A Simple Trick To Reduce Calories

A Simple Trick To Reduce Calories

The Loving Hut Salad cc by SweetOnVeg

Swap out your dinner plate and salad plate.

Don’t supersize me!

I live in the United States. More specifically, I live in the Los Angeles area. Everything is super-sized here, from freeways to amusement parks to women’s mammary glands. And everyone wants more, more, more. Many of the restaurants here (think Cheesecake Factory) serve single portions that would feed an entire family in other countries. The sad thing is, most of us were also told to eat everything on our plate. In fact, in many countries it’s bad manners to not eat everything on your plate. And therein lies the conflict.

To resolve that conflict, the first thing most people try to do is to substitute foods: eat healthier replacements for the same comfort foods they’ve been eating for years. So, they don’t think about portions; they think about getting rid of foods they are sensitive to (gluten), or adding foods that are currently in fashion (raw milk). That’s great if your goal is to simply eat healthier food.

However, if you’re trying to maintain a healthy weight, the substitution approach just doesn’t work. “Even though you may be consuming healthy foods, if you eat too much, you still gain weight. At the end of the day, a calorie is a calorie. So, an easy way to cut your calories is to cut the size of your plate,” says Pamela Peeke, MD, a Pew Foundation Scholar.

(Plate) size does matter.

According to Dr. Peeke’s article Dishing yourself into smaller size, “In the 1960′s a dinner plate size was 9 inches and fit about 800 calories of food. By the late 1980′s, it was up to 10 inches adding another 200 calories for a total of 1000 calories. By 2000, the newly enlarged 11 inch dinner plate held 1,600 calories and today’s 12 inch packed plate can handle almost 1,900 calories. We’ve doubled the number of calories you can fit on that plate.”

Even more interesting, it turns out that our brains link how full our meal plate is to how full we feel when we’re done eating. Professors Brian Wansink and Koert van Ittersum at Cornell University conducted research on food portions , taking the same amount of food and putting it on larger and smaller plates. What they found was that, on larger plates the amount of food seemed smaller to the test subjects, while the same amount of food on a smaller plate seemed larger to the test subjects. In other words, the test subjects misjudged the amount of food being served based on how it fit on the plate.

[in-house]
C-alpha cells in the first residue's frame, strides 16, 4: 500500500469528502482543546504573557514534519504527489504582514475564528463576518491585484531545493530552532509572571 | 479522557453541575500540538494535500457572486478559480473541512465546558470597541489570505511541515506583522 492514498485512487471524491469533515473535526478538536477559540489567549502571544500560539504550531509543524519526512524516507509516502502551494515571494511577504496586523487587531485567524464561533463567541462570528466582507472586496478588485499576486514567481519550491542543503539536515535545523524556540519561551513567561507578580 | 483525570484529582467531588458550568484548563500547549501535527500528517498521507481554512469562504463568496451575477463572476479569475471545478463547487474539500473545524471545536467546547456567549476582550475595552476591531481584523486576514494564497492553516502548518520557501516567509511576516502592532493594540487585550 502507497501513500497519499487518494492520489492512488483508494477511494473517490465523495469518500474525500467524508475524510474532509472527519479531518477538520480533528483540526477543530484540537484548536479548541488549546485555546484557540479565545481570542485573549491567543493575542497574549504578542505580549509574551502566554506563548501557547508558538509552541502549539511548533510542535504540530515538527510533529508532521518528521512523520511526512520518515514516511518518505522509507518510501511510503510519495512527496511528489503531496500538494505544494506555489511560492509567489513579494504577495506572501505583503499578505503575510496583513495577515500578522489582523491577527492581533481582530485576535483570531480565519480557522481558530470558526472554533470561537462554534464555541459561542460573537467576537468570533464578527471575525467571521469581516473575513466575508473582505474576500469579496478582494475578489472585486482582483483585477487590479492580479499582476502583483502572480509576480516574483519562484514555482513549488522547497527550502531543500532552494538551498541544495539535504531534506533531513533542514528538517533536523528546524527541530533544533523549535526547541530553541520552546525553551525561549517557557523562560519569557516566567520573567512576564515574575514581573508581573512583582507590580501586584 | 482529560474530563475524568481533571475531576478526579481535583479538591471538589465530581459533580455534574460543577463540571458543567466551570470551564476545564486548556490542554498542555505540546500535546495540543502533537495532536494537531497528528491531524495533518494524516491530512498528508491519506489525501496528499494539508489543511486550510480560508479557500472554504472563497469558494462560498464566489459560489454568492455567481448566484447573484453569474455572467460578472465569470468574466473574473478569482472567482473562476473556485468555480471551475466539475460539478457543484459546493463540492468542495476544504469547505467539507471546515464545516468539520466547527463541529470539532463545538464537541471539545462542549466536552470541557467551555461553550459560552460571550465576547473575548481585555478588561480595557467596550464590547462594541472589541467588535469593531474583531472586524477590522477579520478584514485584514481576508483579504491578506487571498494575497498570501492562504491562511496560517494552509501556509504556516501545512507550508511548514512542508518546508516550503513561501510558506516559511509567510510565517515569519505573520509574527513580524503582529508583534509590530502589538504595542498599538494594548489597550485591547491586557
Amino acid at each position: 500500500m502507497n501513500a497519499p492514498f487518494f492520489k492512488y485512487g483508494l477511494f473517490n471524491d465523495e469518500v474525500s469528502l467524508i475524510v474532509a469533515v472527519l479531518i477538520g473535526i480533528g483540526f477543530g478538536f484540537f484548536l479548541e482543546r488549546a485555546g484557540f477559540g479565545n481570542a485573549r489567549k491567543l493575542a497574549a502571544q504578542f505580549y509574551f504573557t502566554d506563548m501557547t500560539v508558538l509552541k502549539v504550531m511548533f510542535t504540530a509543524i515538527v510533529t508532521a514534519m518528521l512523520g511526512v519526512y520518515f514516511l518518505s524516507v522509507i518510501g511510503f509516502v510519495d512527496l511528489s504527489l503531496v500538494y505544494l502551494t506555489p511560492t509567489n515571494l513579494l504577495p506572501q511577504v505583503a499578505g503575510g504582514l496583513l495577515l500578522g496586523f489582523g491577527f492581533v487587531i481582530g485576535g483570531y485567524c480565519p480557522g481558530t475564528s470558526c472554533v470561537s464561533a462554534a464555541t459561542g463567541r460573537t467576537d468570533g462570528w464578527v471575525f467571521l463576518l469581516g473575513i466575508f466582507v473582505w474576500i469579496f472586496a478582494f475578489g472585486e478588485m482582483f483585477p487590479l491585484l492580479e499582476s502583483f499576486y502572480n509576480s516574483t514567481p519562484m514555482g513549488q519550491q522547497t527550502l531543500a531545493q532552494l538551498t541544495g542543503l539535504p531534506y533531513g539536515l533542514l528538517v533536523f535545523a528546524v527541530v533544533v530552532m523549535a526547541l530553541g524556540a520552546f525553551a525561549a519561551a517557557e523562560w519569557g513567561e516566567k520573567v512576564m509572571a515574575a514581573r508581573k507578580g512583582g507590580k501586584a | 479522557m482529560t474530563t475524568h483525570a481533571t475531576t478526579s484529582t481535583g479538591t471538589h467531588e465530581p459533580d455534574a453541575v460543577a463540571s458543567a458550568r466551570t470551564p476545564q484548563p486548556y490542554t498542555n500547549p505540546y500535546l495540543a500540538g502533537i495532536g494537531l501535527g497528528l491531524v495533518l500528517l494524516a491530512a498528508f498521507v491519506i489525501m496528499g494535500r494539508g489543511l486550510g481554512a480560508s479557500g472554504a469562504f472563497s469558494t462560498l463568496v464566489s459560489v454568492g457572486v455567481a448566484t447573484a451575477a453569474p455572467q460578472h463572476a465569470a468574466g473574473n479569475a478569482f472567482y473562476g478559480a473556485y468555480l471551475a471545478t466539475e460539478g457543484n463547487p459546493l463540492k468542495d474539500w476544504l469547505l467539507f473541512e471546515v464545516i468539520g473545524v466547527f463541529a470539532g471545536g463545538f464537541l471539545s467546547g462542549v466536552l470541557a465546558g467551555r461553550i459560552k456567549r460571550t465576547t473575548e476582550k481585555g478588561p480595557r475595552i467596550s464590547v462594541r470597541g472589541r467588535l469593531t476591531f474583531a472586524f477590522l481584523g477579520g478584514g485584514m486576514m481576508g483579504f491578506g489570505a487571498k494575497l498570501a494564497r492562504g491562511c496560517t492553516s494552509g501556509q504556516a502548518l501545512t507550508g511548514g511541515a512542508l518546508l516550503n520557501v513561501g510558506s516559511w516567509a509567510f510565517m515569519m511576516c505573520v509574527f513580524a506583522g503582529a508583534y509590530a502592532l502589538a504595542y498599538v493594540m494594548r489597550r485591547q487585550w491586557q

In scientific circles, this phenomenon is called the “Delboeuf illusion”, where people misjudge the size of identical circles when they are surrounded by larger circles of varying sizes. It turns out that the more “white space” that appears around the circle, the smaller the circle appears. Wansink and van Ittersum found that the Delbouef illusion occurs with the plates and bowls we use at every meal. And that information creates a strategy for trimming the portion size – and calories – of each meal: trick yourself.

How to trick yourself into eating less and enjoying it more.

So, now that you know that meal satisfaction is all about how you perceive the size of the meal, the solution is simple: use smaller plates and bowls; if you use salad plates and dinner plates, just swap them out, and put your salad on the bigger plate. Then reduce portion sizes so that the plates and bowls look full by filling them up with lots of vegetables, not carbohydrates or heavy dressings. Simple, huh? Remember, portion size is all in your mind!


Fill your dinner plate with dark leafy greens and other salad ingredients of your choice (carrots, cucumbers, red bell peppers, string beans, broccoli) and then put your healthy whole grain, low fat protein, and cooked steamed vegetables on your smaller salad plate. Or simply use your salad plate for your entire dinner!

Recommended Frequency:

  • At least 3 times a week.

Expected Benefits:

  • Reduce your calorie intake
  • Lose weight
  • Create better portion control
  • Change your perception of being full

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